Staples knows that the stereotypes that he faces for being black are wrong but also understands that he has to accept them. His opening lines in the essay are “My first victim was a woman” (Staples 542). This simple line initially makes Staples look like a killer. He makes the reader view him this way initially as it is the way that he views himself. He believes that everyone he sees is a
Within this discrimination, they are basically say that one kind is more likely to do one thing then another. There is evidence that“ ...even deep-seated stereotypes and unconscious biases can be eroded through both education and exposure to minorities who don’t fit common stereotypes...they can be contained when people are held accountable for their decisions. “(Fact Sheet). Racial profiling dehumanizes societies and is a bias act made by authorities. Using Racial profiling creates tension, especially when people are treated differently because of the way they look.
“As a softy who is scarcely able to take a knife to a raw chicken...I was surprised, embarrassed, and dismayed all at once,” he writes to admit that he’s harmless. Staples effectively persuades his readers to believe that not all black men are harmful. He wants to make more people comfortable around him and less of a negative stereotype. By acting the opposite of a thug that many [white] people make up the conclusion to be, Staples changes his behavior in a way to protect himself because he’s percieved as a thug that could potentially made him a target and a danger to those around him and to himself. Staples concludes in his essay that thugs wouldn’t be “whistling a bright, upbeat from Vivaldi’s Four
The ongoing problem of discrimination due to appearance has affected many, specifically black people. One of the most unusual things with no point or definition. This prejudice against black people has caused much unification within the United States. The lives of these black people have been severely affected, as it has affected their acts, appearances, and ways of life. As Brent Staples explains in his essay “Black Men and Public Space,” black people deal with many problems, from discrimination, and he explains these points in an orderly manner and each very thoroughly.
I Staples has always decide to be fearful and shy. In his perceptiveness it was better to be perceived in this manner. The much larger cities in which he refer to as being wrongfully labelled as destructive there were times when it was dangerous to himself. Being rumored of as a burglar or robber can convey the wrong response from individuals who hold position in authority. Staples explains that several black men has experience these behavior in our society.
Society in today’s world is very alike to society years ago, with different social classes and stereotypes. In “Just walk on by” by Brent staples, a variety of rhetorical devices are used in order to convey the message of how a black man is trying to show society that he is so much more than the color of his skin. The author explains how the character was characterized as violent and dangerous because he was black. Staples continues on a sort of journey with the character to show how he overcomes that stereotype, by whistling classical music to give the idea that he is mature and less threatening. Throughout the piece, Staples uses devices that will help the reader better understand the struggles that the character has to face on a daily basis.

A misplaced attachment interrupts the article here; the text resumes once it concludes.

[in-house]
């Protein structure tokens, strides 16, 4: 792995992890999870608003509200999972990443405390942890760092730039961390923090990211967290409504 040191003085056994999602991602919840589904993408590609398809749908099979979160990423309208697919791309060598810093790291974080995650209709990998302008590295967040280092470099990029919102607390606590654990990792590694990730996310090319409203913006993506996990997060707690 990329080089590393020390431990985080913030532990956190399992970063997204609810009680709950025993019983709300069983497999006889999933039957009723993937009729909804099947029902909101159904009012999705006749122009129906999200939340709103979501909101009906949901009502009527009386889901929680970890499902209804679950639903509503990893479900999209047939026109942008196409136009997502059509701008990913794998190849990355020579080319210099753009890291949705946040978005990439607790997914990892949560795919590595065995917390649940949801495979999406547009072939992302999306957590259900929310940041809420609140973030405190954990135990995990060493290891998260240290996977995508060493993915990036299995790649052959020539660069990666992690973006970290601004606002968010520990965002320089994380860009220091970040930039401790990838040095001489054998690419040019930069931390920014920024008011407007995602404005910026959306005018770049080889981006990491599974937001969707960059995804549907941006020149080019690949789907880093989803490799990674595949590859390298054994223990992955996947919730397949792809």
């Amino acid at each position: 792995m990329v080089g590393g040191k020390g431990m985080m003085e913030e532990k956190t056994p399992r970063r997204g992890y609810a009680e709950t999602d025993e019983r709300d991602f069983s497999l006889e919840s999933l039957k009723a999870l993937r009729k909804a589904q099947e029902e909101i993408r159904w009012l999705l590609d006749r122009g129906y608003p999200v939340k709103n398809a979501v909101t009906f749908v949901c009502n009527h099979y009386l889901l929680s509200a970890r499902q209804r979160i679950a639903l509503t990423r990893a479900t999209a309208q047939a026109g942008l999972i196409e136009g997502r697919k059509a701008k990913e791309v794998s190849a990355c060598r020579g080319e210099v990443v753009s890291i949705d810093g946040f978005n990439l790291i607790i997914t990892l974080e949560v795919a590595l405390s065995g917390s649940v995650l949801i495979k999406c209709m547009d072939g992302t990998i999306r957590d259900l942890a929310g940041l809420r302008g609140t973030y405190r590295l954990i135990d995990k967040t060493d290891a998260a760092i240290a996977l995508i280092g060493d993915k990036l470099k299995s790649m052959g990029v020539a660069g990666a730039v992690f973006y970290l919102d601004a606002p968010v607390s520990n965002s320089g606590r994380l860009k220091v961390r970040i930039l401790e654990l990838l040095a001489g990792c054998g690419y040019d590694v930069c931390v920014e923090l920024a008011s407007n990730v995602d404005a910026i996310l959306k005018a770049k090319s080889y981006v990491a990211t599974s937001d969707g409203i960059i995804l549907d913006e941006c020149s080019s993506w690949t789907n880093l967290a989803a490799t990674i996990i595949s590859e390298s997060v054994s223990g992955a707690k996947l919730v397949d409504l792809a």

Racial profiling is a very important issue that individuals in society face every day. This problem occurs in low income or poverty-stricken areas throughout cities and communities across the nation. Hundreds of anecdotal testimonials allege that law enforcement officials at all levels of government are infringing upon the constitutional rights and civil liberties of racial and ethnic minorities through a practice called “racial profiling” (Ward, 2002). So what is racial profiling? According to the National Institute of Justice, racial profiling by law enforcement is commonly defined as a practice that targets people for suspicion of crime based on their race, ethnicity, religion or national origin (National Institute of Justice, 2013).
Brent Staples’ persona helps the message through the use of strong diction. Throughout his essay, Staples is able to make the audience understand what he has to deal with as a black man. Staples does this by using words and phrases such as, “...her flight made me feel like an accomplice in tyranny” and “... I was indistinguishable from the muggers who occasionally seeped into the area…” (542). By writing and describing how he (Staples) feels, the audience is able to get an inside look into how black men are treated and better understand why society’s teachings, play a vital role in how we see each other.
To achieve his objective, Staples further appeals to the audience by establishing a likable and understanding persona by concession and rebuttal, as well as light humor to make himself more charming. For example, Staples admits that for women, “the danger they perceive is not a hallucination. Women are particularly vulnerable to street violence, and young black males are drastically overrepresented among the perpetrators of that violence”. However, he wastes no time to assure that these problems don’t make up for the alienation black men feel always being treated as suspects (543). Staples further demonstrates understanding by recognizing the fact that many young black men are pulled into the ideal of being a